As a second example, we consider the verse enumerating those entitled to a share in fay' (war booty taken without fighting): "to the poor immigrants who were expelled from their homes and properties, seeking provision from Allah, and His good pleasure". The Text here hints at the fact that those immigrants have lost ownership of the properties that they left behind, since they were called "poor" (فقراء), which implies that they no longer own property. This also is a meaning that is conjoined to the language, without being an intended meaning in the Textual context.

... [examples from man-made laws]

It is important to be careful when inferring meanings based on Textual hints, restricting such inference to meanings that are conjoined to the Text in a necessary manner. This is to be contrasted to encumbering the Text with meanings that are quite different, and not necessarily conjoined to the words of the Text, which constitutes subversion in understanding the Texts that is quite different from the inferences based on Textual hints discussed here.

In the next installment, we shall continue with the 3rd component of the First Rule: logical inference from the Text (دلالة النص).

Wednesday, July 05, 2006

Khallaf on inferring legal rules from Texts -- Part 1: "Allah has permitted trade and forbidden riba" + polygamy and monogamy

Please see the previous post on the full citation of this article from the Egyptian Journal of Law and Economics January 1940. The translated text will be shown in red and indented, any comments of my own will be shown in this standard grey font, without indentation.

The rules herein were derived by scholars of Islamic legal theory from the linguistic methods of reading words and phrases in Arabic, with the tacit approval of leading Arabic linguists regarding the meanings of words. Those rules are applied equally to inferring rulings from Canonical Islamic Legal Texts as well as interpreting rulings from any other Arabic-language legal texts. This is the case since the Legislator's legislation in any particular language must intend for the terms and articles in the written law to be understood according to the standards of that language and the understanding of its people. Thus, we shall ensure that our practical examples for each rule are given from the Canonical Islamic Legal Texts as well as from our own man-made legal texts (أن تكون من نصوص القانون الشرعي و من نصوص قوانيننا الوضعية). We hope that our legal experts will give us more opportunities for making such applications.

[M.E-G: For brevity, I shall only translate examples dealing with Islamic Legal Canonical Texts.]

The First Rule

"An Islamic Legal Text (النص الشرعي) may be used for inference based on phrases (عبارته), hints (إشارته), inferences (دلالته), or necessary consequences (اقتضائه). Those methods vary in the strength of their resulting inferences. Thus, if they lead to different inferences, what is understood linguistically from the phrase supersedes what is understood by hint. Both linguistic and hinted meanings would supersede inferential meanings. This applies equally to any legal text written in the Arabic language."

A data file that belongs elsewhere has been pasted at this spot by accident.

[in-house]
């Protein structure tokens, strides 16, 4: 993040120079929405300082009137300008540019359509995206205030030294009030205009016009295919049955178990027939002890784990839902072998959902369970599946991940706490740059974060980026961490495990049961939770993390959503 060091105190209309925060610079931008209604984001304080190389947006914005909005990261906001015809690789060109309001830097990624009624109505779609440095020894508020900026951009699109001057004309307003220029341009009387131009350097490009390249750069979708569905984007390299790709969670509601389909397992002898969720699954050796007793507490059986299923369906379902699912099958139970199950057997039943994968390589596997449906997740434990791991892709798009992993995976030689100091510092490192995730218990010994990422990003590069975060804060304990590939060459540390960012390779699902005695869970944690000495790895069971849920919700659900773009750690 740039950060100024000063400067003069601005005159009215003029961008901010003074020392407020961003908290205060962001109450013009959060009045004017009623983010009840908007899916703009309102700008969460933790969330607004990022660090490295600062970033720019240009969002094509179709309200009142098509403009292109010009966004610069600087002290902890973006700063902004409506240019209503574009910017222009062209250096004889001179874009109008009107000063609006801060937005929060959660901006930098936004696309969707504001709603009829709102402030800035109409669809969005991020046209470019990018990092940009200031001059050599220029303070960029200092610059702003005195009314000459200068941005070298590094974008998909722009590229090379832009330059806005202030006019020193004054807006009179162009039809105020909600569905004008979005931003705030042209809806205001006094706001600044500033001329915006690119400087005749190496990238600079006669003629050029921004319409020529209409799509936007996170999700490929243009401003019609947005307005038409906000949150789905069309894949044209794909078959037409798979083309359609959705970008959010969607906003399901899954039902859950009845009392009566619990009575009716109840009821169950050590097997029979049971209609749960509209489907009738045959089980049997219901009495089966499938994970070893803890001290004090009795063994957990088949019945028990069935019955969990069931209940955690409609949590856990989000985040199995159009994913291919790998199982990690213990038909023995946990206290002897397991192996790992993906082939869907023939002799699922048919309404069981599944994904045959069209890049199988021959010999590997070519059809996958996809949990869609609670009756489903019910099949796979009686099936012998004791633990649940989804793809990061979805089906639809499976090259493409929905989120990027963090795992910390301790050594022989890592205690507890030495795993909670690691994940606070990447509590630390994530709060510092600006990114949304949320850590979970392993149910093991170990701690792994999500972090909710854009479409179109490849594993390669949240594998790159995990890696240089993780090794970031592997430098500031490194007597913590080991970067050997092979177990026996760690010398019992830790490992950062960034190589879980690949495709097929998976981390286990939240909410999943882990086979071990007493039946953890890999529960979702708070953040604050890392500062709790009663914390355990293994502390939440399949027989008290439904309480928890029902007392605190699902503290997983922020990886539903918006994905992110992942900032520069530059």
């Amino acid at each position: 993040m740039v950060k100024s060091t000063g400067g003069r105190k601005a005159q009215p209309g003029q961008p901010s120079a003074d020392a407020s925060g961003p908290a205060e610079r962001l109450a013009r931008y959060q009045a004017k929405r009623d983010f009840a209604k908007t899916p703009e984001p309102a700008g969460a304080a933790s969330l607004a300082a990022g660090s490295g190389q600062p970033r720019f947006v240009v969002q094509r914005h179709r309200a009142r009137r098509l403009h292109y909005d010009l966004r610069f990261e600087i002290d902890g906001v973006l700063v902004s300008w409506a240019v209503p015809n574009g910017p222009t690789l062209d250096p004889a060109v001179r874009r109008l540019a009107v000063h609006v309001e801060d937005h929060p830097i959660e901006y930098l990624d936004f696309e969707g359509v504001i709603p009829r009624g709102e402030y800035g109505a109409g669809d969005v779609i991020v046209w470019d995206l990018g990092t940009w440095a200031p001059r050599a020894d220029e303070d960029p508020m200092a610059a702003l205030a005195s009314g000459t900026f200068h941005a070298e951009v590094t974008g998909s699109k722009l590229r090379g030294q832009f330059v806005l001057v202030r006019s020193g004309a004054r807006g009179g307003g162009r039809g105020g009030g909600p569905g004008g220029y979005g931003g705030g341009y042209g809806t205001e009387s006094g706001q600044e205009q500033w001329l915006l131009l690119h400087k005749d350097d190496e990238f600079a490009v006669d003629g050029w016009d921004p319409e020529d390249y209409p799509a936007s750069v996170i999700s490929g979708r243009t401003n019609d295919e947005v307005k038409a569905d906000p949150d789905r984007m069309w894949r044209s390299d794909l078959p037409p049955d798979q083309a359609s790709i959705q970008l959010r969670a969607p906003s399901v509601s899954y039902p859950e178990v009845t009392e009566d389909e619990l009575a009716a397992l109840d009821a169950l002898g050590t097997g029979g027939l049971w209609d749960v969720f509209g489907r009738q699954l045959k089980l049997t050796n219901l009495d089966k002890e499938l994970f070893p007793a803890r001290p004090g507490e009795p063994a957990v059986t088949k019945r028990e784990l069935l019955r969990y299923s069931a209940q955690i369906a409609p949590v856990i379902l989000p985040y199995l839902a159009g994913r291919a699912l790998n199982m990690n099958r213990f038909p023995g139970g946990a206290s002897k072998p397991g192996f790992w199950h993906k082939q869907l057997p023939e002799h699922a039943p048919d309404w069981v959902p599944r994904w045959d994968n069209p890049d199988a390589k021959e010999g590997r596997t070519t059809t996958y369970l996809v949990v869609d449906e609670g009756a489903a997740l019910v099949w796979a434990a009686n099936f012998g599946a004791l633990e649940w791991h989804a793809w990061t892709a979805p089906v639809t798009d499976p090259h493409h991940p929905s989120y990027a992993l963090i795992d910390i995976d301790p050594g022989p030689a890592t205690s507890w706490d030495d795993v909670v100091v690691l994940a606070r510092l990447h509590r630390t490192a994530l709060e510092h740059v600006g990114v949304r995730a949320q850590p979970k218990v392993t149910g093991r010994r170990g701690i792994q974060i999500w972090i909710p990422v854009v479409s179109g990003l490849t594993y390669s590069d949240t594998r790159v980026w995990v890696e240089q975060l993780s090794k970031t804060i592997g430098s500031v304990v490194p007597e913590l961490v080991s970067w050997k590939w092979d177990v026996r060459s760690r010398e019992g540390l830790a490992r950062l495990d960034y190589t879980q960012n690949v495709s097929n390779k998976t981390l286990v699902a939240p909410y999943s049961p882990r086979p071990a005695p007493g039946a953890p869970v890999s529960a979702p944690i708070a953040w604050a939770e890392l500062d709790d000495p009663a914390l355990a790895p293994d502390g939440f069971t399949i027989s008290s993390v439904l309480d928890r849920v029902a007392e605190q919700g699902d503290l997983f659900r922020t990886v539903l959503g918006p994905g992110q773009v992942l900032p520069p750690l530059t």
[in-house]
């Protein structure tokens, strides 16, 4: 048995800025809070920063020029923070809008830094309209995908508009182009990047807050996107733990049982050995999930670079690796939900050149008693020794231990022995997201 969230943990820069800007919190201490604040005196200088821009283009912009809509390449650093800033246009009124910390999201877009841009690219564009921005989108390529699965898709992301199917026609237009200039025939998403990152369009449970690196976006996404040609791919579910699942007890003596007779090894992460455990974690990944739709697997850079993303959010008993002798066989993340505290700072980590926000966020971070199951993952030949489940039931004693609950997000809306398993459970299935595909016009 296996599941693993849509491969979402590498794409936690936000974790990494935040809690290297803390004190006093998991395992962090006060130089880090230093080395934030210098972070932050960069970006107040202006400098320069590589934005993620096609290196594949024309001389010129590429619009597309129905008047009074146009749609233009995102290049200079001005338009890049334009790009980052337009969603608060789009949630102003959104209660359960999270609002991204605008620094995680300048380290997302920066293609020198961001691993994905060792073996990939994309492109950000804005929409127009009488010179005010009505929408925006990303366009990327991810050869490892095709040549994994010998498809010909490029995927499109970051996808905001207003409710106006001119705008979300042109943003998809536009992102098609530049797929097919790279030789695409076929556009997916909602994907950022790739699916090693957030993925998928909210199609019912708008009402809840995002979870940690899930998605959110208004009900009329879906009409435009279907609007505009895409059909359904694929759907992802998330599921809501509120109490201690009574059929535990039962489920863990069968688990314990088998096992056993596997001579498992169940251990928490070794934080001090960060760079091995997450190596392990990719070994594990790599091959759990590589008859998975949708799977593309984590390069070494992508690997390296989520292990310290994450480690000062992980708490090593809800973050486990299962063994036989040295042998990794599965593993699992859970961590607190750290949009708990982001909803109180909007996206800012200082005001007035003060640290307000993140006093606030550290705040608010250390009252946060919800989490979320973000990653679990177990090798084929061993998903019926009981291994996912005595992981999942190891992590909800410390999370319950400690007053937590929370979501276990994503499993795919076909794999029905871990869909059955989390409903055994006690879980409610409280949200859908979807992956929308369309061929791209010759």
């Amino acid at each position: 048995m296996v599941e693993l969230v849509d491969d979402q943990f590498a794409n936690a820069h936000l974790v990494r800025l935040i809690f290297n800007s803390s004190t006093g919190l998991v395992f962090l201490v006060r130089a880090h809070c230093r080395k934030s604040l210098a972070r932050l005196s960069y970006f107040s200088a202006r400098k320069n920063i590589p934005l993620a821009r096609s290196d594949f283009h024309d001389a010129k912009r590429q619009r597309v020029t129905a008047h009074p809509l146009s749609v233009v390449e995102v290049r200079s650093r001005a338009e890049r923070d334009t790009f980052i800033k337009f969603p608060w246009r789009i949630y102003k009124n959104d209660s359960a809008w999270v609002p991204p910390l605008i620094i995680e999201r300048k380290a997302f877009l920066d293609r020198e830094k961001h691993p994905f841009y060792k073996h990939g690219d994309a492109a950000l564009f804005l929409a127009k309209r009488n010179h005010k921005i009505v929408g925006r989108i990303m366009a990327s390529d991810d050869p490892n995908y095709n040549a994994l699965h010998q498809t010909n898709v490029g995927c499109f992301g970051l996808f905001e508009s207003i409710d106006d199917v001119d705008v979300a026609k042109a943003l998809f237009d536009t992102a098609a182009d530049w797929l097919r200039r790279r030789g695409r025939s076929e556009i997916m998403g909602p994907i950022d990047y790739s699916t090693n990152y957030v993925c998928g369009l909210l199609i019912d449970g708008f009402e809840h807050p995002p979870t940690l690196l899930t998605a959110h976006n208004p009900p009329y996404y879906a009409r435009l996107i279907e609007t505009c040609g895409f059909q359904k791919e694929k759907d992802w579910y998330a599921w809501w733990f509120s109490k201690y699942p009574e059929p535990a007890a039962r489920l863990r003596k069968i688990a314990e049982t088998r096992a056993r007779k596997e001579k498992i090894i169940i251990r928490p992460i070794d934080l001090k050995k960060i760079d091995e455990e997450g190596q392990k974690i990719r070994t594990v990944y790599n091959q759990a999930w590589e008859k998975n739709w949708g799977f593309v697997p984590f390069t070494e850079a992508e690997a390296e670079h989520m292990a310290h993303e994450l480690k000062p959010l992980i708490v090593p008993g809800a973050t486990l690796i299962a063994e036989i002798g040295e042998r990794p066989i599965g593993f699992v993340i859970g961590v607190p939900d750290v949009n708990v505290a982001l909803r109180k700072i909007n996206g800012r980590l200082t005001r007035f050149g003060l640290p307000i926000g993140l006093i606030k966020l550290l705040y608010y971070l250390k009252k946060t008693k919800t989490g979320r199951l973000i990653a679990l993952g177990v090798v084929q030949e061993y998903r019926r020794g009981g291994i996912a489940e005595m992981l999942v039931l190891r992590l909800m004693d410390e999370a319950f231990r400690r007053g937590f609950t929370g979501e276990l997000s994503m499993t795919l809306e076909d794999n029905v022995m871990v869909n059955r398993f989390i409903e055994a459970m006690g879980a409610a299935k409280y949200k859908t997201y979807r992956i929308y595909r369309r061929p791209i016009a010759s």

The general eaning of this rule is that any legal Text (i.e. from Qur'anin verses and Prophetic Hadith) leads to inferences beyond its immediate linguistic meaning, since it may also have other meanings inferred based on hints, logical inference, or necessary consequences. All such meanings can be used as proofs inferred from the Text, since one who is bound by the legal import of a Text is bound by all its linguistically-accepted inferred meanings, using all of the listed methods. As mentioned before, the means of inference vary in strength, which becomes relevant when opposing inferences are derived from the same text.

We now discuss this rule, and the four means of inference listed therein, in some detail:

1. The Legal Phrase: (عبارة النص) By "legal phrase", we mean the text itself, consisting of its words and sentences. What is understood from the legal phrase is the immediate meaning that is derived from its phrasing and that is the most likely intended meaning from that phrasing. Thus, the immediate linguistic inference is the legal meaning that can be derived directly from the linguistic structure of the text (its phrasing) directly or indirectly.

There are numerous examples of such explicit phrasing of legal texts to make the ruling manifest. Indeed, every religious or man-made legal text has such an immedite linguistic meaning. Some of those texts have additional meanings inferred from hints, logical inference or necessary consequences, and others don't. There is no need to give simple examples where the legal text has an obvious meaning. Instead, we shall give examples to distinguish between the immediate linguistic import and the inferred meanings of legal texts.